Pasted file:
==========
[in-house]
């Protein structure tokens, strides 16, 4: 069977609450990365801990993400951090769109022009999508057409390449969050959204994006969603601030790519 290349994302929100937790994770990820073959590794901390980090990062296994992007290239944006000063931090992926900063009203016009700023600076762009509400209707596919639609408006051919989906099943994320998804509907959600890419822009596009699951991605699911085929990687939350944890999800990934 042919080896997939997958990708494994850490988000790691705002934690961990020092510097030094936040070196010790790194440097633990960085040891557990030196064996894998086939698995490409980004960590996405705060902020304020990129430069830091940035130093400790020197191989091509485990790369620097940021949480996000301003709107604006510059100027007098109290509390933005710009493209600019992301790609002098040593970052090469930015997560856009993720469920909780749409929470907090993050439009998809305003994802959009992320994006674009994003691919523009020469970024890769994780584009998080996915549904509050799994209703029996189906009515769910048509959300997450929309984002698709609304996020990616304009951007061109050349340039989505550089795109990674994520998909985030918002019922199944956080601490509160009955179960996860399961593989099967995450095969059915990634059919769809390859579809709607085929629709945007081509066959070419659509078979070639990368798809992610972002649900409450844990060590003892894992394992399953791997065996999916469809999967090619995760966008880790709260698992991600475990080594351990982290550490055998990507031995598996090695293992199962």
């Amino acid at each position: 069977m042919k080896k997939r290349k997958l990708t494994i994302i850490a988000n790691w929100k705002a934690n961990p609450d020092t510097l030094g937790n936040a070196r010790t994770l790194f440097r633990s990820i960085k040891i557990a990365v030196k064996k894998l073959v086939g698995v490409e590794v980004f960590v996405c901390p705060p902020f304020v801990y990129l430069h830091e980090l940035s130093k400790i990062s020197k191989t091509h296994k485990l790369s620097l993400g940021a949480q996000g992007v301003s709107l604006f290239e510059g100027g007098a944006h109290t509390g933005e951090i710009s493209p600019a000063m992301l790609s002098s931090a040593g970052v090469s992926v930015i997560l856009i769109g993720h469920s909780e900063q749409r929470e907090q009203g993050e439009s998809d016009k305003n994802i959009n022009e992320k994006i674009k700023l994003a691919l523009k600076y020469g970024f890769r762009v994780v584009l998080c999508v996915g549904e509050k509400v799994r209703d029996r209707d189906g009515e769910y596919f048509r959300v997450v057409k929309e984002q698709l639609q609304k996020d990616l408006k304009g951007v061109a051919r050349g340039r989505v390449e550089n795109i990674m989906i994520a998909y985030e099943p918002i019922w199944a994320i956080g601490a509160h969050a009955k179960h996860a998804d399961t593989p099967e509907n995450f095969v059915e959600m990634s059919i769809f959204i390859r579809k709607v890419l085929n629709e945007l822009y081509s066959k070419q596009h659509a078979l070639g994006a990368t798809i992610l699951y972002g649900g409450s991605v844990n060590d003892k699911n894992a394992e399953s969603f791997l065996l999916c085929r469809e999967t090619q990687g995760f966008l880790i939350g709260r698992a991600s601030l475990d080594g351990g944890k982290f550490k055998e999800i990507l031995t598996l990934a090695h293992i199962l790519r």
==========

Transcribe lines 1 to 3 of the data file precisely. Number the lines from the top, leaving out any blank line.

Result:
[in-house]
């Protein structure tokens, strides 16, 4: 069977609450990365801990993400951090769109022009999508057409390449969050959204994006969603601030790519 290349994302929100937790994770990820073959590794901390980090990062296994992007290239944006000063931090992926900063009203016009700023600076762009509400209707596919639609408006051919989906099943994320998804509907959600890419822009596009699951991605699911085929990687939350944890999800990934 042919080896997939997958990708494994850490988000790691705002934690961990020092510097030094936040070196010790790194440097633990960085040891557990030196064996894998086939698995490409980004960590996405705060902020304020990129430069830091940035130093400790020197191989091509485990790369620097940021949480996000301003709107604006510059100027007098109290509390933005710009493209600019992301790609002098040593970052090469930015997560856009993720469920909780749409929470907090993050439009998809305003994802959009992320994006674009994003691919523009020469970024890769994780584009998080996915549904509050799994209703029996189906009515769910048509959300997450929309984002698709609304996020990616304009951007061109050349340039989505550089795109990674994520998909985030918002019922199944956080601490509160009955179960996860399961593989099967995450095969059915990634059919769809390859579809709607085929629709945007081509066959070419659509078979070639990368798809992610972002649900409450844990060590003892894992394992399953791997065996999916469809999967090619995760966008880790709260698992991600475990080594351990982290550490055998990507031995598996090695293992199962």
């Amino acid at each position: 069977m042919k080896k997939r290349k997958l990708t494994i994302i850490a988000n790691w929100k705002a934690n961990p609450d020092t510097l030094g937790n936040a070196r010790t994770l790194f440097r633990s990820i960085k040891i557990a990365v030196k064996k894998l073959v086939g698995v490409e590794v980004f960590v996405c901390p705060p902020f304020v801990y990129l430069h830091e980090l940035s130093k400790i990062s020197k191989t091509h296994k485990l790369s620097l993400g940021a949480q996000g992007v301003s709107l604006f290239e510059g100027g007098a944006h109290t509390g933005e951090i710009s493209p600019a000063m992301l790609s002098s931090a040593g970052v090469s992926v930015i997560l856009i769109g993720h469920s909780e900063q749409r929470e907090q009203g993050e439009s998809d016009k305003n994802i959009n022009e992320k994006i674009k700023l994003a691919l523009k600076y020469g970024f890769r762009v994780v584009l998080c999508v996915g549904e509050k509400v799994r209703d029996r209707d189906g009515e769910y596919f048509r959300v997450v057409k929309e984002q698709l639609q609304k996020d990616l408006k304009g951007v061109a051919r050349g340039r989505v390449e550089n795109i990674m989906i994520a998909y985030e099943p918002i019922w199944a994320i956080g601490a509160h969050a009955k179960h996860a998804d399961t593989p099967e509907n995450f095969v059915e959600m990634s059919i769809f959204i390859r579809k709607v890419l085929n629709e945007l822009y081509s066959k070419q596009h659509a078979l070639g994006a990368t798809i992610l699951y972002g649900g409450s991605v844990n060590d003892k699911n894992a394992e399953s969603f791997l065996l999916c085929r469809e999967t090619q990687g995760f966008l880790i939350g709260r698992a991600s601030l475990d080594g351990g944890k982290f550490k055998e999800i990507l031995t598996l990934a090695h293992i199962l790519r």